Surely the major talking point amongst gardeners in the last 10 days has to have been the Chelsea Flower Show, uniquely, being held in September instead of May.
Some might argue that this is a better time; think about it, most flower shows around the country are held in the autumn months. No matter, Chelsea has proven to be a winner once again. Mind you, I am judging that from my armchair. It is quite a few years now since I made that rather long and expensive journey to London town.
Chelsea Flower Show is top of the league as a marketing opportunity and it is not just the plants on display that I am talking about, it is the way that they are displayed, sometimes in OTT but stunning scenarios.
It is a huge shop window for landscapers and designers, nonetheless one has to admire their ability to present the many wonderful plants in an environment often simulating their native territory. As a result, visitors will take away ideas to fit their own particular location and space – for that alone we must be thankful.
The “returns” for the planners must warrant the expenditure considering that the best designers from far and wide cherish the opportunity to show off their skills at Chelsea. On one occasion, remarking to one designer that the mature Prunus tree we were admiring in his display must have cost a bob or three, he replied that it had cost over £10,000 to bring it from the continent but, before sealing the deal, the trick was to find a customer in this country who would take it at that price when the show was over.
It is big business putting on a show like Chelsea, but as a result, we are treated to a wonderful array of gardens designed by leading exponents of the art. In turn, thousands of gardeners are happy and willing to pay to attend. As well as the pure joy and delight at seeing these displays, visitors have the opportunity to talk to the growers, picking up tips and ideas for their own garden.
A day at Chelsea is a memorable experience and this year, especially because of the pandemic, many of the exhibits were used to highlight the powerful effect gardening has had in helping people pull through. I was particularly taken with some of the new categories, for example a competition for balcony gardens with designs, new products and plants to suit a wide range of situations. Mind you, on that theme, this year the Beechgrove team were “on the ball” by visiting flat dwellers who made the very best of their limited balcony spaces.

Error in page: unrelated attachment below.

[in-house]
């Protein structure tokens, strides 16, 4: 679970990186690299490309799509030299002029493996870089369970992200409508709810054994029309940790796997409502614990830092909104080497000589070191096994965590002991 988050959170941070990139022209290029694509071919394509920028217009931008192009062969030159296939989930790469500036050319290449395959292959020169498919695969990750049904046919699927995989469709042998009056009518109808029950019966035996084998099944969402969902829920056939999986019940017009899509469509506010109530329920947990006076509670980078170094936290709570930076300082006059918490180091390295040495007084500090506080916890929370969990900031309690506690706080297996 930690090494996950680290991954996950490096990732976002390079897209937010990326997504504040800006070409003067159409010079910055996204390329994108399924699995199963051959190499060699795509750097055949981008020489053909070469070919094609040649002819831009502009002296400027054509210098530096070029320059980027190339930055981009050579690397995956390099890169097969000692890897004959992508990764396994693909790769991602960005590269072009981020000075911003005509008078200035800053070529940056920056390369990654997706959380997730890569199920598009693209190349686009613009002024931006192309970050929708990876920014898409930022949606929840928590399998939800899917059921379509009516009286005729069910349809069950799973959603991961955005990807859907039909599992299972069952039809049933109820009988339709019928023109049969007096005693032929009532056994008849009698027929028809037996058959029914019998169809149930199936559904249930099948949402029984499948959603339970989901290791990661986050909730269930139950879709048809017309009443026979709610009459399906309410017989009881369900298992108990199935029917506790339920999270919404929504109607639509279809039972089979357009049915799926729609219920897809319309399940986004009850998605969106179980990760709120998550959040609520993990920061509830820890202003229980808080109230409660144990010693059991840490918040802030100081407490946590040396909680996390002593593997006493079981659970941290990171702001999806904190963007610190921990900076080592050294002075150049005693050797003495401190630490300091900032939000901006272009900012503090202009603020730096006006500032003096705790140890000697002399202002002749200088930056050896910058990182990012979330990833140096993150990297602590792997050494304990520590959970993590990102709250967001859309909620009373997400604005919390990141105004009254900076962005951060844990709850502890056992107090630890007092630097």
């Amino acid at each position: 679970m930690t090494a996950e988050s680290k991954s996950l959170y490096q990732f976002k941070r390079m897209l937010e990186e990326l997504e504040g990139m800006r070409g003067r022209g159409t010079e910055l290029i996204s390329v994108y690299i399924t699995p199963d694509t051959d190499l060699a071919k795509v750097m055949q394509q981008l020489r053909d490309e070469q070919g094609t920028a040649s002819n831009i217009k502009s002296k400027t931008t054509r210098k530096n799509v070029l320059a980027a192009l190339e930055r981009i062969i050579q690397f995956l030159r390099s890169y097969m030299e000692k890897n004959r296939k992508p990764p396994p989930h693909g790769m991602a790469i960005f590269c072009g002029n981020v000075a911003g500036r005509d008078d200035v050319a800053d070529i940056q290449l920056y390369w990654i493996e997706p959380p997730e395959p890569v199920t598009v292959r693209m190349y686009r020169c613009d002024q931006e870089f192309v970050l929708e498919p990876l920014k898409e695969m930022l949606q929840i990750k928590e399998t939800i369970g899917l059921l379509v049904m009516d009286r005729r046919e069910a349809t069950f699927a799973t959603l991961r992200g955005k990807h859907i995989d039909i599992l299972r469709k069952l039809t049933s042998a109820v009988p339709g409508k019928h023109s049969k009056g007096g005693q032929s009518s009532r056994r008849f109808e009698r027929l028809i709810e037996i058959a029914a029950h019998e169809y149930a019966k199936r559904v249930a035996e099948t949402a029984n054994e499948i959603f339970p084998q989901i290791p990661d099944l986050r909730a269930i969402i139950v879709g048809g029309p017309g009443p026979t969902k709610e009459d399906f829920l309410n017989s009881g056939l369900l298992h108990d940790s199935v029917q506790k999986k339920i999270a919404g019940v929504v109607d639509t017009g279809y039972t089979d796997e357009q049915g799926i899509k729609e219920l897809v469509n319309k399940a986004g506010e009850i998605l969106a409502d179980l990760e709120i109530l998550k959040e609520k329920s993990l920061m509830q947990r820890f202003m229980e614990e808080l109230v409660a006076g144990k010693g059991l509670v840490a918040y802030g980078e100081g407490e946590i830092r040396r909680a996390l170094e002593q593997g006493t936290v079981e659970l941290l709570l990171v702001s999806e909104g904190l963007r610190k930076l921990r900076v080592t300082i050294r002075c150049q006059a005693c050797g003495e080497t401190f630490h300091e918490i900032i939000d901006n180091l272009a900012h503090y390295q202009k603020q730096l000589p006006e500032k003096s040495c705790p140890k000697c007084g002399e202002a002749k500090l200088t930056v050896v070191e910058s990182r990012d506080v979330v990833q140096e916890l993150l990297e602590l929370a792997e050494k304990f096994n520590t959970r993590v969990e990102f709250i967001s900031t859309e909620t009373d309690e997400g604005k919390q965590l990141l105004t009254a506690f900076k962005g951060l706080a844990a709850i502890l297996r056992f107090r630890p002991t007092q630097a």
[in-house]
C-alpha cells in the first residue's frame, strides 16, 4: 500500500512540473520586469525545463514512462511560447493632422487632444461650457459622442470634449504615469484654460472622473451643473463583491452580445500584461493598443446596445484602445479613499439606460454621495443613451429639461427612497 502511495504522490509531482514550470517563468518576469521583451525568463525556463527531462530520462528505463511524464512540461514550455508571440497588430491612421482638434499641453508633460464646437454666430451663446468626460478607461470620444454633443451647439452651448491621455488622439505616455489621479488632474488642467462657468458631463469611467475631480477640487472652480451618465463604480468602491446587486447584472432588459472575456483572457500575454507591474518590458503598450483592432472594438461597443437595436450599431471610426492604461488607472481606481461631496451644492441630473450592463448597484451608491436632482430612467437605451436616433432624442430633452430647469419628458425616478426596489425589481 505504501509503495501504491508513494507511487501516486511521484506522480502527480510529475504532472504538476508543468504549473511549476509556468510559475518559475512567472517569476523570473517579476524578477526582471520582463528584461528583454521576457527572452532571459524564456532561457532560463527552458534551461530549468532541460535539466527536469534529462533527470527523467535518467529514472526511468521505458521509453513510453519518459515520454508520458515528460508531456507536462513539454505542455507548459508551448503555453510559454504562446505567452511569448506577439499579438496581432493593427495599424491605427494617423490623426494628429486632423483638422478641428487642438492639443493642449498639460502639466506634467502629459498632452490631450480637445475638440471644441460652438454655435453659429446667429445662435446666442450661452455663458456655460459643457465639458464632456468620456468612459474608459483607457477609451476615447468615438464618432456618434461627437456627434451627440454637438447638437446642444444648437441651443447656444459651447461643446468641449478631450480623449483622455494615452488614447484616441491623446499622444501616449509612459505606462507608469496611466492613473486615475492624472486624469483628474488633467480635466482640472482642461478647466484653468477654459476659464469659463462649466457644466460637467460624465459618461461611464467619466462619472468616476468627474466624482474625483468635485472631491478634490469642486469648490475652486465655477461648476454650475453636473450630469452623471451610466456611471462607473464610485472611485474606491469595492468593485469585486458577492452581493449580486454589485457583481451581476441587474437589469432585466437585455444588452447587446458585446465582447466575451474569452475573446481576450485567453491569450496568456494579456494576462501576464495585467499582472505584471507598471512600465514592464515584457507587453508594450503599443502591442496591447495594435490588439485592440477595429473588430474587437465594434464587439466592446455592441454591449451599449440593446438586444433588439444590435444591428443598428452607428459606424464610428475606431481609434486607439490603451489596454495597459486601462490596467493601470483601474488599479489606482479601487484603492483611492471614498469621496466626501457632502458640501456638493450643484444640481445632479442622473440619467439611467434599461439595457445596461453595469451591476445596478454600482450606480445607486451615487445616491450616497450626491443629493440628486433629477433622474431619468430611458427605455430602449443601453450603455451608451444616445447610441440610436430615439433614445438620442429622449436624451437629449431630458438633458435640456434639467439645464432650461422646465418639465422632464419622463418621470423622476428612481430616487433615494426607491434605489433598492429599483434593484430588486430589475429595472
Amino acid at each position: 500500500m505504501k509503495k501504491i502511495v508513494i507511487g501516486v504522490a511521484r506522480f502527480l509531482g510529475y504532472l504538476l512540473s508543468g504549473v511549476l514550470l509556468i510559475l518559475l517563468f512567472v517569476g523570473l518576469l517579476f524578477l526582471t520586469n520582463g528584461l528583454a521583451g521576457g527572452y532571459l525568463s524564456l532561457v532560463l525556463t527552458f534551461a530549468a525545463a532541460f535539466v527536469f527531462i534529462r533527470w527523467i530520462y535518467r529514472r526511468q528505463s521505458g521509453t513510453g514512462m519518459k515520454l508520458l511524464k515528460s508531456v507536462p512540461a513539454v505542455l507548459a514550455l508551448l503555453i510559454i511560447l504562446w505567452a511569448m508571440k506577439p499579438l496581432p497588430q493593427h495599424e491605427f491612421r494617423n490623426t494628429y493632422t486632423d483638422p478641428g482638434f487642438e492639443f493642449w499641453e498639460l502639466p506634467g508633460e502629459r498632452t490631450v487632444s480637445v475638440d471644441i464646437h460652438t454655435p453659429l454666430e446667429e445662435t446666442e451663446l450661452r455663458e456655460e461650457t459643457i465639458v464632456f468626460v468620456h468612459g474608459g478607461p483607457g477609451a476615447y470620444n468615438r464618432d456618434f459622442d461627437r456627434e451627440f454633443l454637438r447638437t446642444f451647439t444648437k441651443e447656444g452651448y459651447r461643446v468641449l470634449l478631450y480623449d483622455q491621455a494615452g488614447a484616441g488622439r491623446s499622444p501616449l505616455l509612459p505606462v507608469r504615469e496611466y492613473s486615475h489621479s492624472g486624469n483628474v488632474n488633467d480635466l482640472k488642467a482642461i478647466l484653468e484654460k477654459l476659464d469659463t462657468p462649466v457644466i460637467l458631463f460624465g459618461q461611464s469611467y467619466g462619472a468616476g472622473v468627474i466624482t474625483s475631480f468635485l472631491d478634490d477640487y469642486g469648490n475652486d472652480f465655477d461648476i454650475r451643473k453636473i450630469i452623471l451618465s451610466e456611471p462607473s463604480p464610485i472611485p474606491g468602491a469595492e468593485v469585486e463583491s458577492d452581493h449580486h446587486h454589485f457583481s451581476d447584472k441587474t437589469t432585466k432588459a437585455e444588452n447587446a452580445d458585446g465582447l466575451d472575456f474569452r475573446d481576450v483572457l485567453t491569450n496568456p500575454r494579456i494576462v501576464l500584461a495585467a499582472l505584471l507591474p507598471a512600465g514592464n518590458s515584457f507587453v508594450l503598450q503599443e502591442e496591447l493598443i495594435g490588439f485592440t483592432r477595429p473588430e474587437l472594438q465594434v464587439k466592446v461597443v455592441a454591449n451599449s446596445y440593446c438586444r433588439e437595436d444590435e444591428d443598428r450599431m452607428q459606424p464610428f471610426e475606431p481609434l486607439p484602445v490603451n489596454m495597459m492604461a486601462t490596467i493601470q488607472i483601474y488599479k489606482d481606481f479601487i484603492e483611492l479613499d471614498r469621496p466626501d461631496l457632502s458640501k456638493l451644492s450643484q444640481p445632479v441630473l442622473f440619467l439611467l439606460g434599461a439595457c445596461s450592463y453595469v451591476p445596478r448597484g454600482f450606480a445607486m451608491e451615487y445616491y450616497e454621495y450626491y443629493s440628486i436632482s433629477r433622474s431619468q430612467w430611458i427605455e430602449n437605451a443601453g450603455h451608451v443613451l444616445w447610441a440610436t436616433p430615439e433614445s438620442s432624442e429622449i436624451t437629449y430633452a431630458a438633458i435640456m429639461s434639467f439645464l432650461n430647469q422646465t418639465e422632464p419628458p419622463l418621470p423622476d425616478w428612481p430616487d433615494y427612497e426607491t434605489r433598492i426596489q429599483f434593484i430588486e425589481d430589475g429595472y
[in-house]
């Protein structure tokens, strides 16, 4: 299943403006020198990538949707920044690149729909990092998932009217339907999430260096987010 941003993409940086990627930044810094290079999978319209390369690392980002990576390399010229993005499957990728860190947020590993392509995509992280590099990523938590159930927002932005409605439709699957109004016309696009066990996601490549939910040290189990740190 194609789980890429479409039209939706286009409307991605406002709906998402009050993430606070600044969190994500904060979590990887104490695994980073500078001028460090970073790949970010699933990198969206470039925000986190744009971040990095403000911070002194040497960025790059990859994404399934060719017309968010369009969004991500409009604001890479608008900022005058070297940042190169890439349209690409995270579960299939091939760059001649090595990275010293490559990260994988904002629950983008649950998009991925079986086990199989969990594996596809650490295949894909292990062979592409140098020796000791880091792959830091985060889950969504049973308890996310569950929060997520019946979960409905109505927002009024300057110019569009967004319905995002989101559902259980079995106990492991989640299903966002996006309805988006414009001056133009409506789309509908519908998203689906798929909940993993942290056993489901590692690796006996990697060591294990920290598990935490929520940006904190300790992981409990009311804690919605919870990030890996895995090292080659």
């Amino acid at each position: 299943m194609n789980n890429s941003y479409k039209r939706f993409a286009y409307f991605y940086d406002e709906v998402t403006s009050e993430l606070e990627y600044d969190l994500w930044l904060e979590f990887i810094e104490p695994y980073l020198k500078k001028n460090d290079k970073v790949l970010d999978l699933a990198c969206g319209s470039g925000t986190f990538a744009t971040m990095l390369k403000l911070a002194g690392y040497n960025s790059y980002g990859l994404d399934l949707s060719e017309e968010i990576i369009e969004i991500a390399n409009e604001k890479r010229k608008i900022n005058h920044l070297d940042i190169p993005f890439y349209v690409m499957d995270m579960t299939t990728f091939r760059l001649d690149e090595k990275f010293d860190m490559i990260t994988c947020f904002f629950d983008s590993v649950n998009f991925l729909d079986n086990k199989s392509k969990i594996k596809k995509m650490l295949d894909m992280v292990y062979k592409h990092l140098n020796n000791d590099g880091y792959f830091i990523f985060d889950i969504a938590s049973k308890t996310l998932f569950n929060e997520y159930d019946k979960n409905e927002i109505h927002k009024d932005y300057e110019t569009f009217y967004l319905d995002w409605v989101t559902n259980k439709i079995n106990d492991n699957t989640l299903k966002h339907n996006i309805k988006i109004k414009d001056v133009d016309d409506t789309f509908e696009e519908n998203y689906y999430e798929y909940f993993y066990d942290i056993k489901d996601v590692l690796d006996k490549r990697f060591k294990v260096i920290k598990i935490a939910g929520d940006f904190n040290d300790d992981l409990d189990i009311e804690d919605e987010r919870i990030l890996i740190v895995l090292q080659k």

Back to Chelsea, it was the range of late summer and autumn flowering plants that hit the spot. Roses, dahlias, asters, anemones, salvias and shrubs beginning to show their autumn colours. Lovely stuff, but we mustn’t forget the eatables. I noticed a splendid display of Medwyn vegetable varieties.
Medwyn Williams is from Anglesey, a vegetable grower of note who, several years ago, turned to breeding a whole range of varieties for showing. (I once participated on a Gardener’s Questions panel with him.) On Monday, the judging is completed, members of the RHS can visit and the day is topped off by the Royal Visit at about 4pm. This year HM Queen Elizabeth did not attend, as she suns herself at Balmoral, and it’s an afa lang wye tae Chelsea for us aulder yins as I said at the outset.
Back to reality now and in my case it was with a thump! As I mentioned last week, I am emptying troughs and tubs to ready them for planting up again with spring flowering plants such as polyanthus, which were in the cold frame having been lifted and potted back in May. Some were split up and have since made quite decent plants to be used again BUT one batch of about 12 plants were looking a bit sorry for themselves and little wonder. When I lifted the first one, in tidying the foliage it came away in my hand. Underneath, the compost was riddled with little white maggots. Vine weevil larvae having a field day.
There are two solutions to this problem, three if you count binning the lot. There is a spray and a treatment with a biological technique using nematodes. Methinks it is too late in the year to use the nematode option because of lower temperatures, so my option to this is to drench the plants in their wee pots with an insecticide. The puzzle remains – where did they come from in the first place? This is the first trouble I have experienced with vine weevil, having worked the garden for over 10 years.